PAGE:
After senior U.S. officials said they were told by Chinese counterparts last year that the South China Sea was a “core interest” on a par with Taiwan and Tibet, Beijing evidently dropped the term because of the alarm raised in Asia. It implied that China was prepared to use force or the threat of force to secure control of vast swathes of strategically vital maritime territory off the east coast of Asia.

The South and East China seas are separated by Taiwan. Xinhua’s bracketing of the two seas as Chinese “core interests” suggests that Beijing is hardening its position as it seeks to complete what it regards as China’s legitimate post-1949 reunification under communist rule.

Of course, proclaiming territorial rights and enforcing them are two different things.

Even though the new Japanese government is riven by factionalism and grappling with difficult economic problems, it is unlikely to be a pushover for China. Prime Minister Noda is committed to strengthen Japan’s alliance with the United States as a counterweight to China’s rise.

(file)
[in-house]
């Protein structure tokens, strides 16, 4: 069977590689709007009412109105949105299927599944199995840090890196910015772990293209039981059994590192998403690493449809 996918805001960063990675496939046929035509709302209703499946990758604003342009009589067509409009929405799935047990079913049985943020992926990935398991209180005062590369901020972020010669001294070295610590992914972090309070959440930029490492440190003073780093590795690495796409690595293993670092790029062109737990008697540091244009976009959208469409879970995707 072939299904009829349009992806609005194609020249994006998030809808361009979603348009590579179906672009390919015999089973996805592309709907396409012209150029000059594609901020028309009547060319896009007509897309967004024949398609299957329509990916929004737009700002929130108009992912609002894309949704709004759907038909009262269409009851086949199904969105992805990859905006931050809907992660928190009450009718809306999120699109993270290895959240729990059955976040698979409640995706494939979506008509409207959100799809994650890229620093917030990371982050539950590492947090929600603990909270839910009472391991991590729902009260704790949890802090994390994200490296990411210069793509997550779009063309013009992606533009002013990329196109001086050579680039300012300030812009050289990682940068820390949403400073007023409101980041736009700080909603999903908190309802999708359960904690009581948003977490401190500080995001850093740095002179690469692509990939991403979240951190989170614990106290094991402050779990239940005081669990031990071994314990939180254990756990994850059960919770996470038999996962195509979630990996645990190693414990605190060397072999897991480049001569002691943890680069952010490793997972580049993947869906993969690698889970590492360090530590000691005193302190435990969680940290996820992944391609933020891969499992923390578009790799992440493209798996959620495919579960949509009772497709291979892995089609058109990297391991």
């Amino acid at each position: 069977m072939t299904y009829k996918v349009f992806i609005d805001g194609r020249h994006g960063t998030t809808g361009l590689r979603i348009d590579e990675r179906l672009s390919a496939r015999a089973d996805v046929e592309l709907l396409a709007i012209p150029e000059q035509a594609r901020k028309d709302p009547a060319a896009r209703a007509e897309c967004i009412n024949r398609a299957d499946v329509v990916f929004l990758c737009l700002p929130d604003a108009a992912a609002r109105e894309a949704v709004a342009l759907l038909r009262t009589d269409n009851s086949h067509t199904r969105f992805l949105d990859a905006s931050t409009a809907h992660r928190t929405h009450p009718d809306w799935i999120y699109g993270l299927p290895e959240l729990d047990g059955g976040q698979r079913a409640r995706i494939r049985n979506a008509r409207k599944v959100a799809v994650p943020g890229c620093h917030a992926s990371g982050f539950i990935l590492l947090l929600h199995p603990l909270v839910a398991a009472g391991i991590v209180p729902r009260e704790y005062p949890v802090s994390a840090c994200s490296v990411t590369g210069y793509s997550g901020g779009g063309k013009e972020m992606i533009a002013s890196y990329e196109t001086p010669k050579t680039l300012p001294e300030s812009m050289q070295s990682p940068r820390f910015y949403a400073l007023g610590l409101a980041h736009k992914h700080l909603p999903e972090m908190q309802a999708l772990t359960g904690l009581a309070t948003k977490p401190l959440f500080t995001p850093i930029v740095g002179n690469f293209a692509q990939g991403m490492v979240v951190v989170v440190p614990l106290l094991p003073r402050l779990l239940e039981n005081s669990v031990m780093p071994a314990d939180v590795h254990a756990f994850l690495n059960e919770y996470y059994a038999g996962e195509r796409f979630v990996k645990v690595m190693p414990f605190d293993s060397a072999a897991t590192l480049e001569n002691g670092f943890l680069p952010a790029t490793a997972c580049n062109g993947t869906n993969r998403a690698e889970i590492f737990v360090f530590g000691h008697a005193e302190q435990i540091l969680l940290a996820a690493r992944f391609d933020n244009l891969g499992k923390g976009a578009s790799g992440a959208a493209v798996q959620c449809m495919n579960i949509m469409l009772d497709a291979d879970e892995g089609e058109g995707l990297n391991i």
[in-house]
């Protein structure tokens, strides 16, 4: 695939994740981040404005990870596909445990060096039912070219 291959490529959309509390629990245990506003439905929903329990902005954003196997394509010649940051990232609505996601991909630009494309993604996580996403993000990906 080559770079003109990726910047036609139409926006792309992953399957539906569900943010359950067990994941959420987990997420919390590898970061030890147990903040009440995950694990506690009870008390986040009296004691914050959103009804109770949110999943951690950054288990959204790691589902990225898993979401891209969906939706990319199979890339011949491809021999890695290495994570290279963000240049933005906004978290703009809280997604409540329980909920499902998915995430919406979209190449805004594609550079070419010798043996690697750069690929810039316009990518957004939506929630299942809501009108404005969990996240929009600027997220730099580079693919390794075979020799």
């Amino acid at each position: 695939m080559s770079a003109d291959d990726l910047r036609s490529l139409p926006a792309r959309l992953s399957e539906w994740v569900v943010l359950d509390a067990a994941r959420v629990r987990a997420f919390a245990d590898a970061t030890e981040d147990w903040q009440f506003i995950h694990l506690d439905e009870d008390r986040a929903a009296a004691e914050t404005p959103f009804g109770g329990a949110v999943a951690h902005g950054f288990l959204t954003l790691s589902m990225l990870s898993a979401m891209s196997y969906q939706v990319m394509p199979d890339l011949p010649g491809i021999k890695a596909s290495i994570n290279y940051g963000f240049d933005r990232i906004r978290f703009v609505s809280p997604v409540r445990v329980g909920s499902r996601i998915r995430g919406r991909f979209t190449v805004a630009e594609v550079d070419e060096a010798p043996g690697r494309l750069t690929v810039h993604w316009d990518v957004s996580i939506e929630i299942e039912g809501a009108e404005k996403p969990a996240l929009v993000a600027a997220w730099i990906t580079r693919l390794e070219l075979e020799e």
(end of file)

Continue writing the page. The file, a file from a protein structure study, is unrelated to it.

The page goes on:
He wrote in a Japanese magazine article published last month that China’s “high-handed foreign posture, backed by its military capabilities and recently put on display in the South China Sea and elsewhere, is stoking fears that China will disrupt the order within the region.”

The Aquino administration in the Philippines has also turned to its U.S. ally for support to counterbalance China. But President Aquino has just returned from Beijing with a swag of promised Chinese economic support to expand trade, investment and jobs that are urgently needed in the Philippines.

Whether he will tilt China’s way remains to be seen. The acid test will be whether Manila proceeds with plans to invite local and foreign energy companies to carry out offshore exploration in a part of the disputed Spratly Islands in the South China Sea that Beijing also claims.